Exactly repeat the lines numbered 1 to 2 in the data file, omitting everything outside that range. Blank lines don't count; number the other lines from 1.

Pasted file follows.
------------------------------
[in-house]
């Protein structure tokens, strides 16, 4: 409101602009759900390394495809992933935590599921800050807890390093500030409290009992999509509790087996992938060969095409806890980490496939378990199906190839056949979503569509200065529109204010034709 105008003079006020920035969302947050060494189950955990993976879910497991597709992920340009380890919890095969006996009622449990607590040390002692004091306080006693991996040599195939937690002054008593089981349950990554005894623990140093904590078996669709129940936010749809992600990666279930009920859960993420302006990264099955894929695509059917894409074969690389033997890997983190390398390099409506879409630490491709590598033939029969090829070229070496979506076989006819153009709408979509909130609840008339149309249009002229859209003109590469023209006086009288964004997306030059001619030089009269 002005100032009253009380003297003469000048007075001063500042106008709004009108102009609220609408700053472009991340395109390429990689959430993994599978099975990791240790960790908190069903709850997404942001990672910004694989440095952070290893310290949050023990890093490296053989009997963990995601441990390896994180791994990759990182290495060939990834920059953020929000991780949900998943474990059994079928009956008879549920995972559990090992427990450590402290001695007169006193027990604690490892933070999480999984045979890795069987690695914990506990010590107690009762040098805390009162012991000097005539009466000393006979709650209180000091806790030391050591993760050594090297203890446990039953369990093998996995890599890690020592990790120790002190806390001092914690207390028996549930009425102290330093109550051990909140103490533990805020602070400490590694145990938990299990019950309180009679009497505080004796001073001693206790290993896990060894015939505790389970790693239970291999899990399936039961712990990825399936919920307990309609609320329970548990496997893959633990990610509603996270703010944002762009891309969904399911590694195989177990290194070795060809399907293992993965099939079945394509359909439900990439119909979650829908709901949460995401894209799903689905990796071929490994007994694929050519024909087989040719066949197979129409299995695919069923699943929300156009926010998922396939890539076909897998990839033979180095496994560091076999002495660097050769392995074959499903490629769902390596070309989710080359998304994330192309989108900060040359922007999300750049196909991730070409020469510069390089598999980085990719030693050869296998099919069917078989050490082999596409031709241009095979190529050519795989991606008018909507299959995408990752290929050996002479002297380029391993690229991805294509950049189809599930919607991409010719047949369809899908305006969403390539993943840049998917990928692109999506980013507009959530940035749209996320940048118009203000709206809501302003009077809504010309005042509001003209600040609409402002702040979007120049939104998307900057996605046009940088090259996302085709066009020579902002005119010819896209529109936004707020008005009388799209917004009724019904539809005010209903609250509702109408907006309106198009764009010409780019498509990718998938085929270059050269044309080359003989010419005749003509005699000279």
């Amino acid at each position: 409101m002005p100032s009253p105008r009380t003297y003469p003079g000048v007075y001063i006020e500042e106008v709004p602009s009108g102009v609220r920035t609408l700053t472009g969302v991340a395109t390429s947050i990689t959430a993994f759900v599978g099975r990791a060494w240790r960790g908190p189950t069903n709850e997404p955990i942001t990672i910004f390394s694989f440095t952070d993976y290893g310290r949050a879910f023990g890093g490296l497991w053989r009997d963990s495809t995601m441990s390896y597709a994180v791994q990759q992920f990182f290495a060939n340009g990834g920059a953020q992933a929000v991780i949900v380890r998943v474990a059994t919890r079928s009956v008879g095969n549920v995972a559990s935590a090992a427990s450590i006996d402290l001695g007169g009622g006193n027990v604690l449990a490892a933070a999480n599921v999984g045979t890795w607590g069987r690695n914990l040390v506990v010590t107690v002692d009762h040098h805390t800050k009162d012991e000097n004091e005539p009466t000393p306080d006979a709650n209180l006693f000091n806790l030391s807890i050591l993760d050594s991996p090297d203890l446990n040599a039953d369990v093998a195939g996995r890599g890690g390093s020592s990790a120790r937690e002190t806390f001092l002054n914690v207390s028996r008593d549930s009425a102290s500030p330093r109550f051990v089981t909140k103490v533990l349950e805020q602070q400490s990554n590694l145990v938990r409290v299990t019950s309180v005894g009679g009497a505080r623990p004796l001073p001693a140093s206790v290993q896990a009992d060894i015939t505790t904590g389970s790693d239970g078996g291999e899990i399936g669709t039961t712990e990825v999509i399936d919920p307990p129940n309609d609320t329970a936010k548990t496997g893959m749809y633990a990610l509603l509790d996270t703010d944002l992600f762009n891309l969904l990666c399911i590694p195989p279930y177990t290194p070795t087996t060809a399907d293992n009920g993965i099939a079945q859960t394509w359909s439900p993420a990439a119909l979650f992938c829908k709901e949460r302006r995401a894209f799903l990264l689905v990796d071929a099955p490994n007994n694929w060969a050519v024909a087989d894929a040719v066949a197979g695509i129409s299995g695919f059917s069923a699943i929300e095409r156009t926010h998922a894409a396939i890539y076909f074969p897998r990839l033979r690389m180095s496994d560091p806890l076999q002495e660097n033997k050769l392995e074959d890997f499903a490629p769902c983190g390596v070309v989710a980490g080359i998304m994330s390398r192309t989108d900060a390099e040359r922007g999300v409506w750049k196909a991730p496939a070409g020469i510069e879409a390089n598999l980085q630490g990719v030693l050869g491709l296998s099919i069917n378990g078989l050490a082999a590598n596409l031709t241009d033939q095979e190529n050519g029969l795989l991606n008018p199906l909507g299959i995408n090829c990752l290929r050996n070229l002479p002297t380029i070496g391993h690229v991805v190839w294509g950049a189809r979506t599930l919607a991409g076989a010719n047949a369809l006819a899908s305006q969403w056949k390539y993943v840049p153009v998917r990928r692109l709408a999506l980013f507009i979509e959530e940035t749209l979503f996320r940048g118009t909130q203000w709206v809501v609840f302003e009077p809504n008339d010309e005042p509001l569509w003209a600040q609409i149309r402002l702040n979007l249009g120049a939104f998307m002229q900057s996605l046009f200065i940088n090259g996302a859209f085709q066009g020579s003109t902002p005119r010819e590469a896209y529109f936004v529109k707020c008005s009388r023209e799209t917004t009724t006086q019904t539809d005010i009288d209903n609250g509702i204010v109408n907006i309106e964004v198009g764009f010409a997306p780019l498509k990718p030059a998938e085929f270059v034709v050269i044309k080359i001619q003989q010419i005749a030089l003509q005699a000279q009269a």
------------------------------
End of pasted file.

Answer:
[in-house]
């Protein structure tokens, strides 16, 4: 409101602009759900390394495809992933935590599921800050807890390093500030409290009992999509509790087996992938060969095409806890980490496939378990199906190839056949979503569509200065529109204010034709 105008003079006020920035969302947050060494189950955990993976879910497991597709992920340009380890919890095969006996009622449990607590040390002692004091306080006693991996040599195939937690002054008593089981349950990554005894623990140093904590078996669709129940936010749809992600990666279930009920859960993420302006990264099955894929695509059917894409074969690389033997890997983190390398390099409506879409630490491709590598033939029969090829070229070496979506076989006819153009709408979509909130609840008339149309249009002229859209003109590469023209006086009288964004997306030059001619030089009269 002005100032009253009380003297003469000048007075001063500042106008709004009108102009609220609408700053472009991340395109390429990689959430993994599978099975990791240790960790908190069903709850997404942001990672910004694989440095952070290893310290949050023990890093490296053989009997963990995601441990390896994180791994990759990182290495060939990834920059953020929000991780949900998943474990059994079928009956008879549920995972559990090992427990450590402290001695007169006193027990604690490892933070999480999984045979890795069987690695914990506990010590107690009762040098805390009162012991000097005539009466000393006979709650209180000091806790030391050591993760050594090297203890446990039953369990093998996995890599890690020592990790120790002190806390001092914690207390028996549930009425102290330093109550051990909140103490533990805020602070400490590694145990938990299990019950309180009679009497505080004796001073001693206790290993896990060894015939505790389970790693239970291999899990399936039961712990990825399936919920307990309609609320329970548990496997893959633990990610509603996270703010944002762009891309969904399911590694195989177990290194070795060809399907293992993965099939079945394509359909439900990439119909979650829908709901949460995401894209799903689905990796071929490994007994694929050519024909087989040719066949197979129409299995695919069923699943929300156009926010998922396939890539076909897998990839033979180095496994560091076999002495660097050769392995074959499903490629769902390596070309989710080359998304994330192309989108900060040359922007999300750049196909991730070409020469510069390089598999980085990719030693050869296998099919069917078989050490082999596409031709241009095979190529050519795989991606008018909507299959995408990752290929050996002479002297380029391993690229991805294509950049189809599930919607991409010719047949369809899908305006969403390539993943840049998917990928692109999506980013507009959530940035749209996320940048118009203000709206809501302003009077809504010309005042509001003209600040609409402002702040979007120049939104998307900057996605046009940088090259996302085709066009020579902002005119010819896209529109936004707020008005009388799209917004009724019904539809005010209903609250509702109408907006309106198009764009010409780019498509990718998938085929270059050269044309080359003989010419005749003509005699000279």